After recent litigation against Southold Town was dismissed, opponents of a plan to cull deer on the East End using U.S. Department of Agriculture sharpshooters — a plan that’s already underway — now intend to take the state Department of Environmental Conservation to court for allowing the program to move forward.
The Wildlife Preservation Coalition of Eastern Long Island is poised to file a lawsuit and was expected to request a temporary restraining order Wednesday in state Supreme Court in Albany to halt the cull. The coalition was expected to file the action jointly with a number of other groups, including the Animal Welfare Institute and Hunters for Deer.
“They are giving out deer hunting permits like candy,” said coalition founder Wendy Chamberlain. “It is pretty disgusting.”
Mike Tessitore, founder of Hunters for Deer, said the lawsuit was expected to be filed on Wednesday, but he deferred comment about the suit to Jeff Baker, the attorney for the group.
Mr. Baker said on Wednesday that certain “logistical issues” were holding up the process — namely that he, nor anyone else, is exactly sure on which properties the USDA is culling the herd.
Whereas Southold Town determined under its State Environmental Quality Review study that the cull would not adversely impact the environment, “we don’t know what the DEC is claiming” due to the lack of details.
Last Friday, a spokeswoman for the DEC said the agency — which has to approve permits on properties where the cull will take place — had issued 12 deer damage permits for the East End, with six more pending. Permits are valid through March 31.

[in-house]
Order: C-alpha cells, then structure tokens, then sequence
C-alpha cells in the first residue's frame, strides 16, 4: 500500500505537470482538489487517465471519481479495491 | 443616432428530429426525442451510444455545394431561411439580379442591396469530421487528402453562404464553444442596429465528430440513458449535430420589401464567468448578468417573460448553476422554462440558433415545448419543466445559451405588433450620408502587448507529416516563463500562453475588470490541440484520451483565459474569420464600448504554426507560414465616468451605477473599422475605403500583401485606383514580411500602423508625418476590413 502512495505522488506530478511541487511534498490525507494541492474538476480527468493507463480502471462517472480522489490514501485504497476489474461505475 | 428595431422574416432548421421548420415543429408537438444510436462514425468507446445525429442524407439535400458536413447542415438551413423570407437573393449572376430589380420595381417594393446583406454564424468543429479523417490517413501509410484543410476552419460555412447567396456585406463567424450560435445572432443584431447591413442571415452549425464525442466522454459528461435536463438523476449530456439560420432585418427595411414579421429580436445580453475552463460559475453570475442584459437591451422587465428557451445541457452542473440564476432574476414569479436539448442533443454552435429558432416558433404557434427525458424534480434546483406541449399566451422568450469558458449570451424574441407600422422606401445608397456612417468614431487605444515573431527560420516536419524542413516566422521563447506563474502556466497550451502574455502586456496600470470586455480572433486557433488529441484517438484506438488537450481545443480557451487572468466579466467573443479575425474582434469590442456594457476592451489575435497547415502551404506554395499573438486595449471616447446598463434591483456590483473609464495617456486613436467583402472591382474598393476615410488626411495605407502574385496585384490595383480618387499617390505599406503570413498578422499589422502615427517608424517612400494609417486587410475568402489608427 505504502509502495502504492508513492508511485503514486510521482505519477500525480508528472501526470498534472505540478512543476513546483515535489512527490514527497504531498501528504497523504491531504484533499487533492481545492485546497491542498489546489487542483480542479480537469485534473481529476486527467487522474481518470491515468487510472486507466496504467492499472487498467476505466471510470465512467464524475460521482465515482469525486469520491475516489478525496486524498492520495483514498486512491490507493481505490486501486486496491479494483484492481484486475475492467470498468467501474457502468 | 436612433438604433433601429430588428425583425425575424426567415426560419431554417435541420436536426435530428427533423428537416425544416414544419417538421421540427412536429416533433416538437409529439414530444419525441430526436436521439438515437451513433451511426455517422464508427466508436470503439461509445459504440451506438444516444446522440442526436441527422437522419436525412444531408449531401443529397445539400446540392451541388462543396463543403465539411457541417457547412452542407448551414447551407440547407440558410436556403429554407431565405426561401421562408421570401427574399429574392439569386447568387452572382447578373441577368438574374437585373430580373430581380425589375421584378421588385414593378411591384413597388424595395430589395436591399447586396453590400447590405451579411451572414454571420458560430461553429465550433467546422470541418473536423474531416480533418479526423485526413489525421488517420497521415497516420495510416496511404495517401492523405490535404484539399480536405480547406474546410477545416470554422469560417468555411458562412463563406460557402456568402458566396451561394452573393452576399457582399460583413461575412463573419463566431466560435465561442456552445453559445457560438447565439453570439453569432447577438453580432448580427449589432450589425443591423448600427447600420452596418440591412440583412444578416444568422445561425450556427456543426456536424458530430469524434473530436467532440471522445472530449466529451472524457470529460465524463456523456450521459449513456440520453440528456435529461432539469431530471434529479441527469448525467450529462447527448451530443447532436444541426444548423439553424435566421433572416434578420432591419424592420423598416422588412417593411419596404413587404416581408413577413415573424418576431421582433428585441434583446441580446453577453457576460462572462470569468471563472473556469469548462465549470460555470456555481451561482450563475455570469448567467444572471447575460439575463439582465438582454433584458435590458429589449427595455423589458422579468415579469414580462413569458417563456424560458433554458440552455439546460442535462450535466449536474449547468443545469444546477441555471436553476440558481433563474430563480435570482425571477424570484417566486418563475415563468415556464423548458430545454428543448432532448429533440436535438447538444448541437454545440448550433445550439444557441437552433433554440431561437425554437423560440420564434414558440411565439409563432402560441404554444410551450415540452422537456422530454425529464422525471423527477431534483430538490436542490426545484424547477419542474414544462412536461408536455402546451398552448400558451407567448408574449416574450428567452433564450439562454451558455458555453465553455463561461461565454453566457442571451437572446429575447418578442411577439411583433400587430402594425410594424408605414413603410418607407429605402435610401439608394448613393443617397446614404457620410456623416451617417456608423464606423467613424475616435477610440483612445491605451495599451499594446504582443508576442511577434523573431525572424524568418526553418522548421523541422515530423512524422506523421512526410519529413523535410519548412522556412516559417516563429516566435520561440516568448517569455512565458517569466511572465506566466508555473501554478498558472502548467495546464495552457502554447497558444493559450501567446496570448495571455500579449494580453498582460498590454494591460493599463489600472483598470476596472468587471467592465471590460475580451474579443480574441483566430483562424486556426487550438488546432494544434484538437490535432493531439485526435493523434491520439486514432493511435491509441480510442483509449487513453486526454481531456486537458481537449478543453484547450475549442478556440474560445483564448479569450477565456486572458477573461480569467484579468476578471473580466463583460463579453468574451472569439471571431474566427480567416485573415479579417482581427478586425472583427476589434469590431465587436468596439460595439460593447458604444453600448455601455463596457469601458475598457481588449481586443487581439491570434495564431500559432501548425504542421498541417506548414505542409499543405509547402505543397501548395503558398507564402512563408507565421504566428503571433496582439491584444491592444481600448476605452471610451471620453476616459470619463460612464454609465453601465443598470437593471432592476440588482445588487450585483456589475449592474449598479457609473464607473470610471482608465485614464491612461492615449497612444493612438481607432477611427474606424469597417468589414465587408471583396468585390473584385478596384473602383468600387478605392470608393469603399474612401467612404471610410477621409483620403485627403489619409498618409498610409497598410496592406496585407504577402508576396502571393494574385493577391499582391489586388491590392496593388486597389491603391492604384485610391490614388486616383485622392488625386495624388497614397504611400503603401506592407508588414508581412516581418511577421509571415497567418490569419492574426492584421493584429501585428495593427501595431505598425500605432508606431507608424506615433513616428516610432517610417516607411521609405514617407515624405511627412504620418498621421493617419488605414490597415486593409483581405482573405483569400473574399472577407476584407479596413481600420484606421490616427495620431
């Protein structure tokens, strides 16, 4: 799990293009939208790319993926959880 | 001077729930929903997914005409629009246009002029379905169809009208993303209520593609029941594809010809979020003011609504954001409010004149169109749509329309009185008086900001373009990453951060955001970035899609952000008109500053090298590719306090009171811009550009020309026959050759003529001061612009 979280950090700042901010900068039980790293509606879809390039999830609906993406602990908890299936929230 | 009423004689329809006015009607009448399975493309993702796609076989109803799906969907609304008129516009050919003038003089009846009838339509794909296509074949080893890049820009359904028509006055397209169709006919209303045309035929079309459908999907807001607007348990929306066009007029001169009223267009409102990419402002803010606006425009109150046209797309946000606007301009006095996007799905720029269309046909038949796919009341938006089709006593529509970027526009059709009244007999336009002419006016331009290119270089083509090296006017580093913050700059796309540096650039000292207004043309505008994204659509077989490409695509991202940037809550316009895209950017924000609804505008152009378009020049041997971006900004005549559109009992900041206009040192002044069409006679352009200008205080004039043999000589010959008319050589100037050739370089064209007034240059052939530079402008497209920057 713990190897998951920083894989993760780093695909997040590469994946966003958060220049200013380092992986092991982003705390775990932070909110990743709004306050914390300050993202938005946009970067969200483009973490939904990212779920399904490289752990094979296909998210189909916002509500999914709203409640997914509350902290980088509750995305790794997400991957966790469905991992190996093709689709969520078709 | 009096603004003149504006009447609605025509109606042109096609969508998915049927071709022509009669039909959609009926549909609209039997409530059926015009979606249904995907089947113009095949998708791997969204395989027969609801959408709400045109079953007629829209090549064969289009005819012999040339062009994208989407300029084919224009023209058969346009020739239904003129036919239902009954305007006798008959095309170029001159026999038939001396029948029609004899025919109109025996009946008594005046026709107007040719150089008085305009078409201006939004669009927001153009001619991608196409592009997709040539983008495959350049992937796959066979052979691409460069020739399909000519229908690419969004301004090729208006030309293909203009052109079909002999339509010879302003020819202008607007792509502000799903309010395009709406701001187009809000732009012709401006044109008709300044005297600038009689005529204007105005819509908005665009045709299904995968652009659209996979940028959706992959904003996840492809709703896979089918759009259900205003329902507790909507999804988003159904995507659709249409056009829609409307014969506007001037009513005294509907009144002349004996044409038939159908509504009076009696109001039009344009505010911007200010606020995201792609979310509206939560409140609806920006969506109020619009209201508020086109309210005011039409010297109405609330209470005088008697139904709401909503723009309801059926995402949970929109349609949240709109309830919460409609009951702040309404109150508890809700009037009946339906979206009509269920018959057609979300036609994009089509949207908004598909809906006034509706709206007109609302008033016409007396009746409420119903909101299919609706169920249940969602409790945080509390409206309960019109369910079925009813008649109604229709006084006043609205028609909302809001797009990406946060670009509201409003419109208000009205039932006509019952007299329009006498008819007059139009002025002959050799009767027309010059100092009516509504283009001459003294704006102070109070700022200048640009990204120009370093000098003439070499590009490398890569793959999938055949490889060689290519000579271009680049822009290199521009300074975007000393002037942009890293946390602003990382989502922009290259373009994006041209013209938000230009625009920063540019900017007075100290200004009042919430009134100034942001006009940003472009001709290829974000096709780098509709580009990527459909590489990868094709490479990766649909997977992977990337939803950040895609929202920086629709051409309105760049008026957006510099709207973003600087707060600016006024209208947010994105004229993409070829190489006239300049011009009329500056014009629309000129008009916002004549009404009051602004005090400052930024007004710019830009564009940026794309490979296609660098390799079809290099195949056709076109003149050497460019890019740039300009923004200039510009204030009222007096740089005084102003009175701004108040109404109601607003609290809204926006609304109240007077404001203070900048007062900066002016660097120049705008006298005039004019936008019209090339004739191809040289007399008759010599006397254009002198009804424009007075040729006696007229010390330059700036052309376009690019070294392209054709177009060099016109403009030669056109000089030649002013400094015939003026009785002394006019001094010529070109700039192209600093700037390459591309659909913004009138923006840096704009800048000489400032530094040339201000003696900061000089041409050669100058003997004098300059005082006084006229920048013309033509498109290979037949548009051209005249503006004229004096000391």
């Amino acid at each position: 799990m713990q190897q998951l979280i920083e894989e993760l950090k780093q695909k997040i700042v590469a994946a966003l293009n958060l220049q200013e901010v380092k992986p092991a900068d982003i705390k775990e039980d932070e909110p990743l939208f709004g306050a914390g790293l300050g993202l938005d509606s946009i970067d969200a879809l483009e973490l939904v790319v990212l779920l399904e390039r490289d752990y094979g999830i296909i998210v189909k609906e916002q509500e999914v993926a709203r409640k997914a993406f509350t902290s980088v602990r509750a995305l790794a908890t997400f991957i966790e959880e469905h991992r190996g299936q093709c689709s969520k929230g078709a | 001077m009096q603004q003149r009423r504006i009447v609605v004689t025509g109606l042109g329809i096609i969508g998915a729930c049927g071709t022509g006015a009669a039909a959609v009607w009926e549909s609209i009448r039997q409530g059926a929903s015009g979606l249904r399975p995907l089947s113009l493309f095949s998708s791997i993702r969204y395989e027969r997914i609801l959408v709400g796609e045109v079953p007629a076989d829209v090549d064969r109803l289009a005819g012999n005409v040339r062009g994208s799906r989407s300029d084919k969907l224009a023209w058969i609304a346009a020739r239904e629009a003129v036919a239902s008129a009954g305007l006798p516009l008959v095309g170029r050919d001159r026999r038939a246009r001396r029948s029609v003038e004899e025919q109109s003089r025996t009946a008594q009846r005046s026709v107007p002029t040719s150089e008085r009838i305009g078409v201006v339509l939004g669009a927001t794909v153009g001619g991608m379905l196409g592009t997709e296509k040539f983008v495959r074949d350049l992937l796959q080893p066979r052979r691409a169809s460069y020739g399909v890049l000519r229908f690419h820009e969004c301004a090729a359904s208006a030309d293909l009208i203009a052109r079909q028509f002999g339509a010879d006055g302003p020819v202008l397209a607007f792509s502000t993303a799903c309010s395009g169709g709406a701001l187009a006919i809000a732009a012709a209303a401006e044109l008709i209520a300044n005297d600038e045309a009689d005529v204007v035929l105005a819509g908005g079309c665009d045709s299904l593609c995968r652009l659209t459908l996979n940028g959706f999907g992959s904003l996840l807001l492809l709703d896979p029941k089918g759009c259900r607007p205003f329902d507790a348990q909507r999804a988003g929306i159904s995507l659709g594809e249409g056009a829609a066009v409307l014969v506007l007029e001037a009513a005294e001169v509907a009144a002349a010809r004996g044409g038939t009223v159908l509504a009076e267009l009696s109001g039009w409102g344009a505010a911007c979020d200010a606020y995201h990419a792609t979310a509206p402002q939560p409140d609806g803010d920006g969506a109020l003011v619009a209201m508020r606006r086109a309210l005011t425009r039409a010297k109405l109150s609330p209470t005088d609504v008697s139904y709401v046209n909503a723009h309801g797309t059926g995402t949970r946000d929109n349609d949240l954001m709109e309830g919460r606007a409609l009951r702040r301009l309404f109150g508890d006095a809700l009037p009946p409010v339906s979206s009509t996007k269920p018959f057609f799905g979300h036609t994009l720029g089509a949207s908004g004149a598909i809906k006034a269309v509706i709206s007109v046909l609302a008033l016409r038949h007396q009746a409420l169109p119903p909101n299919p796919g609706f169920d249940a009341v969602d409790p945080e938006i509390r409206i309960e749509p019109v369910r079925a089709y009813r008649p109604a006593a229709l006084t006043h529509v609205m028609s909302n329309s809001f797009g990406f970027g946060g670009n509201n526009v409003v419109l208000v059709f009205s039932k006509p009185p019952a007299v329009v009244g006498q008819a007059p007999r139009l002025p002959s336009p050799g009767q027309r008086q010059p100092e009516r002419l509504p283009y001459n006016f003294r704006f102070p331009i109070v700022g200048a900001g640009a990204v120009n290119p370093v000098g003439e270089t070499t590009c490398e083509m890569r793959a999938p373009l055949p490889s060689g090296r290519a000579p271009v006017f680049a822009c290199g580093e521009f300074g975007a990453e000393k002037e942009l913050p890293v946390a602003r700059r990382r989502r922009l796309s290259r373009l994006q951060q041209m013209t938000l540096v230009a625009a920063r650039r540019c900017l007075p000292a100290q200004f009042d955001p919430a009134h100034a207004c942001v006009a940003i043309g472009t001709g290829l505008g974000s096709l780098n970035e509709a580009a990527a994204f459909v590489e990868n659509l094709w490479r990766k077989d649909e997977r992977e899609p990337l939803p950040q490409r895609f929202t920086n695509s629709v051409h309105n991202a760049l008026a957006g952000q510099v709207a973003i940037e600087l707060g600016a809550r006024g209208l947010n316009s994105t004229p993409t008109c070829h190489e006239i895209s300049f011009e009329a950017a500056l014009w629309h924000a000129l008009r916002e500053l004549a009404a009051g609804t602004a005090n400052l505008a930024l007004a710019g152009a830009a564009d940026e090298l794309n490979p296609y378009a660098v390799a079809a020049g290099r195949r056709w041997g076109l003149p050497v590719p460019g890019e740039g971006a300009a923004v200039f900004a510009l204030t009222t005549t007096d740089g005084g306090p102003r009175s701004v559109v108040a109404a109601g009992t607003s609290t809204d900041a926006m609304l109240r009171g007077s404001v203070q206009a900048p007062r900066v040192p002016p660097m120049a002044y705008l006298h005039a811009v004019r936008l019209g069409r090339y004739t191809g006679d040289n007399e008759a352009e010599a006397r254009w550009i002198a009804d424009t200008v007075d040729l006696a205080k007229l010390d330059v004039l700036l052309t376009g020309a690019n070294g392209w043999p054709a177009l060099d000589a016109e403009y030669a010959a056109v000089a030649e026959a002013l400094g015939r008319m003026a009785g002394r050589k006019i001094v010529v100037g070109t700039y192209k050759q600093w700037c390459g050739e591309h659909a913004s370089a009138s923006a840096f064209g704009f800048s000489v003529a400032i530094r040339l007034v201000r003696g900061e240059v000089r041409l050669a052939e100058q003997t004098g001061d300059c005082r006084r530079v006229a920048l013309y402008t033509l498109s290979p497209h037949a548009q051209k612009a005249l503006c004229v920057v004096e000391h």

Updated permit numbers were not immediately available Wednesday. As of Tuesday afternoon, the agency said it had not yet been informed of any litigation and therefore could not comment.
A Department of Agriculture spokeswoman said last Friday that the cull “started this week. That’s all we can say, because we are not the lead on this.”
She referred a reporter to the Long Island Farm Bureau for details.
The LIFB had lobbied all municipalities across the East End — as well as Brookhaven Town — to allocate funds to kill as many as 3,000 deer. But that number has been reduced to about 1,000, because Southold is now the only municipality participating.
Joe Gergela, executive director of the farm bureau, stopped responding to requests for comment about the cull more than two weeks ago.
“They’re the ones responsible for releasing all the information. At the end of the project, they will release all the final numbers,” said USDA spokeswoman Tanya Espinosa.
The lawsuit against the DEC comes less than a week after a New York State Supreme Court judge dismissed a similar suit filed by those same groups against Southold Town seeking to prevent the town from participating in the cull.
Last Wednesday, Judge Gerard Asher determined that the suit, which protested the town’s decision to contribute $25,000 to the Long Island Farm Bureau to take part in the sharpshooter program, was without merit.
Judge Asher agreed that the Southold’s decision to proceed with the cull was made to protect agriculture from being trampled and grazed and fit within the DEC’s environmental review process.
The groups plan to appeal that ruling “soon,” Ms. Chamberlain said, hoping a new judge will reconsider and take into account residents’ fears about sharpshooting.
The cull kicked off last week across multiple private properties on eastern Long Island, as parcels in Southold, Riverhead and Southampton have received state approval for the hunt. The cull is expected to continue through the month.